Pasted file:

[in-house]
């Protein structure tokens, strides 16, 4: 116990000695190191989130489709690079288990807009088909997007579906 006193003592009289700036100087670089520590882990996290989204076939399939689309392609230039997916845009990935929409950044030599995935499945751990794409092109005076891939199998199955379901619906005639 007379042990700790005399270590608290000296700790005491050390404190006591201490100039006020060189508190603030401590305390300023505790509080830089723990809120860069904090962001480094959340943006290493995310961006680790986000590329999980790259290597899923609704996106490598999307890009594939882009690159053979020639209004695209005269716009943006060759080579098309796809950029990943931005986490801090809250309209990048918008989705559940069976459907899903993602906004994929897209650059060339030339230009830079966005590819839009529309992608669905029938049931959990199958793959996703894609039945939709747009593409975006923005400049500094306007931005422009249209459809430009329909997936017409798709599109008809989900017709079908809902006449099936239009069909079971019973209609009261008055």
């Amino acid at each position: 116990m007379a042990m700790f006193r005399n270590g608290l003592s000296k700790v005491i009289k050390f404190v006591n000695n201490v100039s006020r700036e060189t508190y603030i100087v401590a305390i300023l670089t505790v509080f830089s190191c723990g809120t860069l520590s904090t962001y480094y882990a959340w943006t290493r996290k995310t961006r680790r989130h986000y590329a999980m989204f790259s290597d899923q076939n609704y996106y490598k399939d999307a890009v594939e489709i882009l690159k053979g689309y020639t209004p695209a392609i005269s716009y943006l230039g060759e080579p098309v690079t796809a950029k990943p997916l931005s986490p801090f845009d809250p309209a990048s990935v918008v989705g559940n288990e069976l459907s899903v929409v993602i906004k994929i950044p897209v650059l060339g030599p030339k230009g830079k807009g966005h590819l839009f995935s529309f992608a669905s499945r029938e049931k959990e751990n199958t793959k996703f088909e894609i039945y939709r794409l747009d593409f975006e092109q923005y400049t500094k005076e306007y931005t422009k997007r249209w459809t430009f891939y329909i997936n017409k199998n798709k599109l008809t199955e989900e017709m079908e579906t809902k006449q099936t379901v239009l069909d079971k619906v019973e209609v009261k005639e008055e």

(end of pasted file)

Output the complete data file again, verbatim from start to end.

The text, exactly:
[in-house]
């Protein structure tokens, strides 16, 4: 116990000695190191989130489709690079288990807009088909997007579906 006193003592009289700036100087670089520590882990996290989204076939399939689309392609230039997916845009990935929409950044030599995935499945751990794409092109005076891939199998199955379901619906005639 007379042990700790005399270590608290000296700790005491050390404190006591201490100039006020060189508190603030401590305390300023505790509080830089723990809120860069904090962001480094959340943006290493995310961006680790986000590329999980790259290597899923609704996106490598999307890009594939882009690159053979020639209004695209005269716009943006060759080579098309796809950029990943931005986490801090809250309209990048918008989705559940069976459907899903993602906004994929897209650059060339030339230009830079966005590819839009529309992608669905029938049931959990199958793959996703894609039945939709747009593409975006923005400049500094306007931005422009249209459809430009329909997936017409798709599109008809989900017709079908809902006449099936239009069909079971019973209609009261008055």
């Amino acid at each position: 116990m007379a042990m700790f006193r005399n270590g608290l003592s000296k700790v005491i009289k050390f404190v006591n000695n201490v100039s006020r700036e060189t508190y603030i100087v401590a305390i300023l670089t505790v509080f830089s190191c723990g809120t860069l520590s904090t962001y480094y882990a959340w943006t290493r996290k995310t961006r680790r989130h986000y590329a999980m989204f790259s290597d899923q076939n609704y996106y490598k399939d999307a890009v594939e489709i882009l690159k053979g689309y020639t209004p695209a392609i005269s716009y943006l230039g060759e080579p098309v690079t796809a950029k990943p997916l931005s986490p801090f845009d809250p309209a990048s990935v918008v989705g559940n288990e069976l459907s899903v929409v993602i906004k994929i950044p897209v650059l060339g030599p030339k230009g830079k807009g966005h590819l839009f995935s529309f992608a669905s499945r029938e049931k959990e751990n199958t793959k996703f088909e894609i039945y939709r794409l747009d593409f975006e092109q923005y400049t500094k005076e306007y931005t422009k997007r249209w459809t430009f891939y329909i997936n017409k199998n798709k599109l008809t199955e989900e017709m079908e579906t809902k006449q099936t379901v239009l069909d079971k619906v019973e209609v009261k005639e008055e």